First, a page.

Has over 200 million users of WhatsApp and more than 50% of people are functionally illiterate, so communication through audio, images and emojis is key. Rumours are shared regularly through chat groups, leading to a lot of “fake news” being believed.
This was the perfect place to start, as using mobile chat messages as a device let readers know this isn’t a regular news article and started them scrolling.
In China, Google, Facebook, Twitter and the majority of Western media are blocked but the locals don't mind because of the Chinese alternatives.
I wanted this section to be crammed full of exaggerated animations as a reference to Weibo (a popular microblog). The blinking pull quote is a nod to neon signs found in cities like Beijing.
Over in Cuba, access to the internet is limited and expensive. Locals receive delivery of media through an external hard drive known as “The Weekly Packet”.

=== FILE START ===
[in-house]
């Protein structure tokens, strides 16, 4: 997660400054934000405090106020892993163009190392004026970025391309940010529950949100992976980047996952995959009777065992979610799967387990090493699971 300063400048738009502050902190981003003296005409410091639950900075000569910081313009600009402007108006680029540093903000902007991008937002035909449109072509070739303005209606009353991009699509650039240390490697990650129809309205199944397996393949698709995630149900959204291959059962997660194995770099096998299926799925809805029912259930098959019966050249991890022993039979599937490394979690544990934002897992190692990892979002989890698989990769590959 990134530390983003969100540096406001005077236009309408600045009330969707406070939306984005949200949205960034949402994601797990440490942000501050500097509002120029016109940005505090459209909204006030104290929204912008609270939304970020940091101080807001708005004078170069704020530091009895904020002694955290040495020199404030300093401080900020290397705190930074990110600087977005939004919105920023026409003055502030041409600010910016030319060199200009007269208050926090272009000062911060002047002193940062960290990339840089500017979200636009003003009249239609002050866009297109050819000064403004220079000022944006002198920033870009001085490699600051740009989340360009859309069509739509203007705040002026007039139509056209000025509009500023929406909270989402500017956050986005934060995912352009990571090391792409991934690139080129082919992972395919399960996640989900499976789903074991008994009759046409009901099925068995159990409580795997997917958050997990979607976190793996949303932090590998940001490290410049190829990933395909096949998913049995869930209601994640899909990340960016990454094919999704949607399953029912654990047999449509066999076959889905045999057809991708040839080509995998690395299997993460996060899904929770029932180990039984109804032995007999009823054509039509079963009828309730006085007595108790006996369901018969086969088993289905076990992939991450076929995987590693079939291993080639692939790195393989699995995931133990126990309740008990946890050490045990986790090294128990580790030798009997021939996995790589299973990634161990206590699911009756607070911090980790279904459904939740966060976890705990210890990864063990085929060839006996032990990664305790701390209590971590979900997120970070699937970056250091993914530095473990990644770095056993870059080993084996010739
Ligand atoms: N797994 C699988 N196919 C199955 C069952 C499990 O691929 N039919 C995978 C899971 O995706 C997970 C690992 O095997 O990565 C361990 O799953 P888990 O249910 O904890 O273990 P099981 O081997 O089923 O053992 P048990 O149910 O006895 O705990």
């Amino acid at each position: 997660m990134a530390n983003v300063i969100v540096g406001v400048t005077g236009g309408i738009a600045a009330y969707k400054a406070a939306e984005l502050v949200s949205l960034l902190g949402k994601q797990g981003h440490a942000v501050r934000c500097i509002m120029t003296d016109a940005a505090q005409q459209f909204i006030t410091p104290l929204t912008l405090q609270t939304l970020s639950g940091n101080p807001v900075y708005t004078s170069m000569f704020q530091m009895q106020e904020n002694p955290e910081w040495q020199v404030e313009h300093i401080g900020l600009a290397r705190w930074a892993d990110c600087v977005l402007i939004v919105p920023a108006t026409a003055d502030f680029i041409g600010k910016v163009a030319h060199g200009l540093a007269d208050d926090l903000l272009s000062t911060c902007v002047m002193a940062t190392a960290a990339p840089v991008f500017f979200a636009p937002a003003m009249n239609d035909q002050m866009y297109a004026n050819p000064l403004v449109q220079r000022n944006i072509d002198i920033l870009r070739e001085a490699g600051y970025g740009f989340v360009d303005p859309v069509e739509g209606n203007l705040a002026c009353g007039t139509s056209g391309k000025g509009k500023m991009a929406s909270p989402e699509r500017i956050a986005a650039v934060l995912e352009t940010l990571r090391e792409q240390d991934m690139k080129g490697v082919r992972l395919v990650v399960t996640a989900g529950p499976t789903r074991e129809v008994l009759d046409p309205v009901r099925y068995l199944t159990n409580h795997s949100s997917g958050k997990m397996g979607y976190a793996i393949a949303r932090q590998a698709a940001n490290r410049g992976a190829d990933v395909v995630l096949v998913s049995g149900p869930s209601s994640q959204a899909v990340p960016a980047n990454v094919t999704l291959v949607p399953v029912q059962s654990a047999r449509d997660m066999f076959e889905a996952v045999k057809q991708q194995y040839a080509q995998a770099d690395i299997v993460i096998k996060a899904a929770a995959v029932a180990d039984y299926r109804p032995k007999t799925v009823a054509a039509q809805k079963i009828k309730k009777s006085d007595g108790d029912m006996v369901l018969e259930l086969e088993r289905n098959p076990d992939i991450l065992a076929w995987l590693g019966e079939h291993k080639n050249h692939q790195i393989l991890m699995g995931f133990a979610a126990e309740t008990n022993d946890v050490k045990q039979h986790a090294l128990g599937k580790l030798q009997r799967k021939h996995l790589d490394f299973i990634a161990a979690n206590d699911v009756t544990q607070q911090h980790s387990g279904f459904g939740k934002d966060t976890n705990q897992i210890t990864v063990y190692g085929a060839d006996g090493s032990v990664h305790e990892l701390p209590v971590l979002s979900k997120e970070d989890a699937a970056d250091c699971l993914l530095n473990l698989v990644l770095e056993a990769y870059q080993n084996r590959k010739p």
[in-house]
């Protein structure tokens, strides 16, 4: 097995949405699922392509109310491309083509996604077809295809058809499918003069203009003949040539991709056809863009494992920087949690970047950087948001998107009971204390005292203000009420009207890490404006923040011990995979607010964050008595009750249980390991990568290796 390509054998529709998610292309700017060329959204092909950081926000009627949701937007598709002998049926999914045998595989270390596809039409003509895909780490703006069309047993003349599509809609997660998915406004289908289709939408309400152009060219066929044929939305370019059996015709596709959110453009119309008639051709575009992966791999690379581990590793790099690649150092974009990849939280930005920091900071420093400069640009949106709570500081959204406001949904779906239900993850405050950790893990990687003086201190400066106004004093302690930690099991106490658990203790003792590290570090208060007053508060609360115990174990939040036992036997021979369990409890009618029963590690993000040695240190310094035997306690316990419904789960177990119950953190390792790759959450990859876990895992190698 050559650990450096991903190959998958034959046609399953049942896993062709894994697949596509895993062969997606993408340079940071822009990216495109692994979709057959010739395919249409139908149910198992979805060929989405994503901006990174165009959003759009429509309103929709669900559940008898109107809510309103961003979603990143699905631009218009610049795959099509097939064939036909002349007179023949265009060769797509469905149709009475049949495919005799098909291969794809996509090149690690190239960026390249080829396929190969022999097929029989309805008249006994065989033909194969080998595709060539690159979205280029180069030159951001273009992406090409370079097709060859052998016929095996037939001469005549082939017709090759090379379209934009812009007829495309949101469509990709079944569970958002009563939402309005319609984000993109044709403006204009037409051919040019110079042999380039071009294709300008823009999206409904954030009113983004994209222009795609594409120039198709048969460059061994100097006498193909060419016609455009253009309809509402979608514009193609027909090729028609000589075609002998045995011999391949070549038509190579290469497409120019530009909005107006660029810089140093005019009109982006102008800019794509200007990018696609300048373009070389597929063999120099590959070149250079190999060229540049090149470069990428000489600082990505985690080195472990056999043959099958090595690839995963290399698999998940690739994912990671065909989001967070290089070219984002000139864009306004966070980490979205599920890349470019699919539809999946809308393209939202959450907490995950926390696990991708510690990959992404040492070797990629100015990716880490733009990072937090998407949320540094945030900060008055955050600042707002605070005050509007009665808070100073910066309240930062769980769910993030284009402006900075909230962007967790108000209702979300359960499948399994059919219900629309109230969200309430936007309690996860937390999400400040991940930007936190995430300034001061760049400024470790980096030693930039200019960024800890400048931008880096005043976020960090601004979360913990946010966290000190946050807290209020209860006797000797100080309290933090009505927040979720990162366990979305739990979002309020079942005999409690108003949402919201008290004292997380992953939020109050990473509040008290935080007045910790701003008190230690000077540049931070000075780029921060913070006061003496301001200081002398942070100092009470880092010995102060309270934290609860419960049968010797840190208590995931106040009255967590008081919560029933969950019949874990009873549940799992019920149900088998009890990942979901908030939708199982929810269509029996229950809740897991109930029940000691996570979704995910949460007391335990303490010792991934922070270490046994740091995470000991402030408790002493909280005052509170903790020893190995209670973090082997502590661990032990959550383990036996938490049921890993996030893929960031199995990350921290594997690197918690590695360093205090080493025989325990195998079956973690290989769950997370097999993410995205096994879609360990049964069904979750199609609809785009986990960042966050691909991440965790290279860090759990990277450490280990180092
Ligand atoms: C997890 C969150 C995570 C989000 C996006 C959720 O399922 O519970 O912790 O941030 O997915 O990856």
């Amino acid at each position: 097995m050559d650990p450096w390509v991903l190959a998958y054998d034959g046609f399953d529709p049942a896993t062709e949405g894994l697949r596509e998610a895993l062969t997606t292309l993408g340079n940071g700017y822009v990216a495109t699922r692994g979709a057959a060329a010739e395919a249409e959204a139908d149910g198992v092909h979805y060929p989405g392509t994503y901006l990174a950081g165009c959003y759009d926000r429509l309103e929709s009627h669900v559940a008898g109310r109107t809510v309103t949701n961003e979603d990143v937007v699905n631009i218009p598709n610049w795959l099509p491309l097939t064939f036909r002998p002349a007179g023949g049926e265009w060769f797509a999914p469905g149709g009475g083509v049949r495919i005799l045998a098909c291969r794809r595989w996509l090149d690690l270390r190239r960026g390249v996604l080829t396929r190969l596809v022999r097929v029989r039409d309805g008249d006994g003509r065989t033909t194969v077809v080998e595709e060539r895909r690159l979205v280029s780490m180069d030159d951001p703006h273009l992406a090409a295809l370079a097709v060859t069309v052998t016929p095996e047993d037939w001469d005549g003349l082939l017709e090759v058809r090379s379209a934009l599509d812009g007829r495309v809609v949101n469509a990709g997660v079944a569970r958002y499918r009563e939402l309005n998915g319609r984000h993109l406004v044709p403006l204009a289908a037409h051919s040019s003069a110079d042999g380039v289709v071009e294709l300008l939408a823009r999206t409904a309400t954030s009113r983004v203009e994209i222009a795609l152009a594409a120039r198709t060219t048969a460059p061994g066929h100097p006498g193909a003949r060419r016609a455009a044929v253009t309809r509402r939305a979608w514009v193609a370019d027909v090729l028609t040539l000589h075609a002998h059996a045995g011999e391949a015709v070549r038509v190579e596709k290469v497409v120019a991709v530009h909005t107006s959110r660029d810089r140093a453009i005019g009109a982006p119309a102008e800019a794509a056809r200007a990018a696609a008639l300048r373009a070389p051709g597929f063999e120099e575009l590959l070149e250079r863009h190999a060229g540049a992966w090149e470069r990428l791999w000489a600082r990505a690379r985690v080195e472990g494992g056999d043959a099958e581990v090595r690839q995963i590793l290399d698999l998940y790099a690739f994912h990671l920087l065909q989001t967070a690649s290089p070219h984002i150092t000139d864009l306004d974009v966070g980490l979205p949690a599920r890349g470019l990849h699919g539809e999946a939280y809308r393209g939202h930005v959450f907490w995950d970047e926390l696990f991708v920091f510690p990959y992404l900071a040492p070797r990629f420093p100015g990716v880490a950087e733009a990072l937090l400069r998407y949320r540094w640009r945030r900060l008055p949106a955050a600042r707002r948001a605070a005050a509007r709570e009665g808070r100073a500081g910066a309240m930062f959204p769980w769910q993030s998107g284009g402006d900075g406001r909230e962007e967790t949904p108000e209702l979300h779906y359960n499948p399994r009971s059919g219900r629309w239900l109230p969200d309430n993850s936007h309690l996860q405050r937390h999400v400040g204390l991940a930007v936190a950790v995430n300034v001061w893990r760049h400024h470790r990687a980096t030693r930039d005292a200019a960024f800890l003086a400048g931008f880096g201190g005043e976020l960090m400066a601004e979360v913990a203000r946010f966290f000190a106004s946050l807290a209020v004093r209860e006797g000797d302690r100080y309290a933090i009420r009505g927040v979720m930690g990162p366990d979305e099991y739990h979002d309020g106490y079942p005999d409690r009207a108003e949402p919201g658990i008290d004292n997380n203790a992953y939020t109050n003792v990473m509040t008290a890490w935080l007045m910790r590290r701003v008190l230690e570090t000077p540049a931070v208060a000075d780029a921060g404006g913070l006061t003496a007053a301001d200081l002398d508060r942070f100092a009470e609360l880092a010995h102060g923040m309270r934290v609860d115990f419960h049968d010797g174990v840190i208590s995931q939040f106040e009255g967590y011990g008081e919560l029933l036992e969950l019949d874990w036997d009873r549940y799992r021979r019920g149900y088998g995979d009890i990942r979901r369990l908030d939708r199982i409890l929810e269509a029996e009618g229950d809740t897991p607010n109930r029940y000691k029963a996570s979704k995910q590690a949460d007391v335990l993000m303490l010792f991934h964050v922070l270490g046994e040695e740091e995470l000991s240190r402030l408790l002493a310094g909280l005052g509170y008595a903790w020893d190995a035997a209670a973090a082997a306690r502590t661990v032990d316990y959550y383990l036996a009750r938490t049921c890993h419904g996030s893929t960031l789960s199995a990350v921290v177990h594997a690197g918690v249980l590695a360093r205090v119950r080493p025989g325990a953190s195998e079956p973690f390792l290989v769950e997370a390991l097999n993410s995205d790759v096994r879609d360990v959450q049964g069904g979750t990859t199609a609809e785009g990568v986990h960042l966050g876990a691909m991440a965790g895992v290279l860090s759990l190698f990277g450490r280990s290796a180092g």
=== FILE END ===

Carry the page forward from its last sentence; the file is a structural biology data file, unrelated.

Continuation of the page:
This was where the idea for pixelated design came from; as screenshots of The Weekly Packet showed it running on an old version of Windows. The design heavily leans on how Windows 3.11 looked and functioned.
Meanwhile in Russia, the Government promotes local companies such as Mail.ru and VK (a Facebook clone). The state’s relationship with VK is controversial; A handful of users were charged with extremism after police searched their online accounts for political content.
Heavily referencing Facebook, this section has little touches like being able to like each post, add The Kremlin as a possible friend and eyes always subtly watching.
The part I'm particularly proud of is the viewing time is over double the amount of a regular interactive. As the piece is so visual and unusual, people got drawn in and enjoyed scrolling to the very end.